Chase Engel: Debut Self-Titled CD Showcases a Rising Star on the Horizon

Posted In: Arts & Entertainment, Local Music, Artist Feature,   From Issue 737   By: Robert E Martin

08th December, 2011     0

Out of the myriad of CD's that fall upon my desk over the course of a year from both new and established artists, one that stands out from the pack is a self-titled release from local artist Chase Engel, which based upon the eclectic array of musical skills upon display, indicate that Engel is definitely a shooting star with the right amplification to make him heard above the din of the crowd as his career gains altitude.

Only 19-years old and hailing from Hemlock, Engel recently recorded 10 tracks in New York City with producer Anthony Santo that demonstrate an impressively divergent musical range, yet all share a common thread of both melodic and lyrical strength.
Ironically, although he hails from a family that shares a love of music, Engel states that his true passion - similar to Jeff Beck - is “race cars and racing”.  “But one day I just tried playing guitar and it took off. I was good at it and started teaching myself until my father secured me lessons with Bill Fiebig

Gaining a solid fundamental foundation in classical training, Engel eventually hooked up with local musical icon Andy Reed and advanced both his abilities and knowledge from that point forward. “I was twelve years old at the time and Andy got me into Pro Tools and recording techniques,” he explains. “I progressed from there and have been performing locally since the age of 15.”

With 40-self-penned original songs under his belt, Engel's first CD showcases ten tracks, ranging from the almost Wagnerian opening cut, Coming Home, which is centered upon a dynamic and layered crescendo of sonic coloration, similar to what one might expect from Pink Floyd, to the more intimate and haunting third track, Give Your Heart Away.
“I've written a lot of tunes and ever since I started playing guitar it seems I've been writing songs and experimenting with sounds,” explains Engel. “I like to mix up moods and tempos and experiment with changing melodies.  Usually, once I have a musical framework to work with, I'll start putting words to the melodies. For this first CD I took the best of the material I've written to date and basically spliced different elements together.  Some songs took 20 minutes to write, others took days and weeks. We 'Frankensteined' a lot of songs together and it was a lot of fun.”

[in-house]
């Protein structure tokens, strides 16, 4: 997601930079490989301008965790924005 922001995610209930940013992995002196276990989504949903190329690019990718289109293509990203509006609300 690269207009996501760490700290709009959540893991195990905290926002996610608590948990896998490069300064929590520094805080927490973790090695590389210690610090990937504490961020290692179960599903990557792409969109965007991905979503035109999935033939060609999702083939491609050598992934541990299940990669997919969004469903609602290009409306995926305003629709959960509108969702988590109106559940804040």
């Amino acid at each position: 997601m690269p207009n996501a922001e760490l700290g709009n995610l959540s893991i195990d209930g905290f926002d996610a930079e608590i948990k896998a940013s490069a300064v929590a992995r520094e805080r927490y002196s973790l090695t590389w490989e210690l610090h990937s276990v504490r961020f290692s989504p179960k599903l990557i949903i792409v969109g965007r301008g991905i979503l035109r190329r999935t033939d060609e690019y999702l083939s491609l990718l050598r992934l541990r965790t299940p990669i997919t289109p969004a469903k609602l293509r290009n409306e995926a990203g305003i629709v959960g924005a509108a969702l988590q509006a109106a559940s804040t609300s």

“There really isn't a formula to what I do,” continues Chase. “Sometimes I'll write a good lyric and the music fits to the mood of the lyric; and other times I find the words more challenging because you can always take a melody and change it.”

Although he started primarily as a solo artist, Engel has added Nathan Newman on bass and Cole Garrett on drums for both his recording session and upcoming live performances.

Lushly and elegantly recorded, the production quality on Engel's debut release is largely due to producer Anthony Santo, whom Engel recorded with in New York City.  “He's the Vice-President of A&R for a record company and for me, being from Hemlock with the cornfields and cows, New York City was an eye-opener for me,” he explains. “We lived in the studio for two weeks, working 14 to 15 hours on some days, but I loved it. We'd get up at 2 PM and go to bed at 6 AM, but the focus and attention to detail seems to have paid off.”
“I'm a big fan of Matchbox 20,” continues Engel, “and with their first album if you listen from the beginning to the end, most of those songs were radio hits and those that weren't are still great songs, so I was going for that type of attitude, vibe, and approach to the album. I wanted it to be good from top to bottom.”

With a physical CD release party slated for Saturday, December 10th at Bennigan's in Midland, you can purchase Engel's CD on I-Tunes, CD Baby, or by contacting Engel at

Thus far, sales have been decent, with 100 units sold since Engel rolled it out about 8 weeks ago.  In terms of his future career, Engel laughs when he comments that his Dad says that he should change his name, similar to the way Kid Rock did, but Chase feels differently.  “What about Bruce Springteen?  He didn't need a stage name, so I'm more from that type of school on the topic.”

Engel admits that most challenging component of pulling his recorded musical debut together is getting people to hear it, especially nowadays with corporate radio basically passing over musical access to local musicians. “There isn't any radio support anymore,” he laments. “But I a hoping to get signed by a management company that is fairly connected, so we shall see what happens.”

Apart from Matchbox 20, Engel says another large influence musically is Led Zeppelin. “I like the way they mix the soft with the heavy and Van Halen also had a knack for that.  It doesn't have to be hardcore tuning to make a great song. Take Dance the Night Away, I enjoy songs that build up and work up to something spectacular.  Springsteen has a knack for that, as do bands like Kings of Leon and Shinedown.”

“My goal is to see how far I can take this,” concludes Engel. “I want to see how far it will go.  This release represents the culmination of my whole life in songs and I realize that it's rough times right now and hard to get people excited about new music when they're worried about losing their houses, but for me it's an exciting point in my life.”

As well it should be.  From the screaming guitar build-up on The World To Me, to the album closer, The Way You Do It, Chase Engel has assembled a remarkably compelling first endeavor that deserves both recognition and support.

You can check out more by going to his facebook page.


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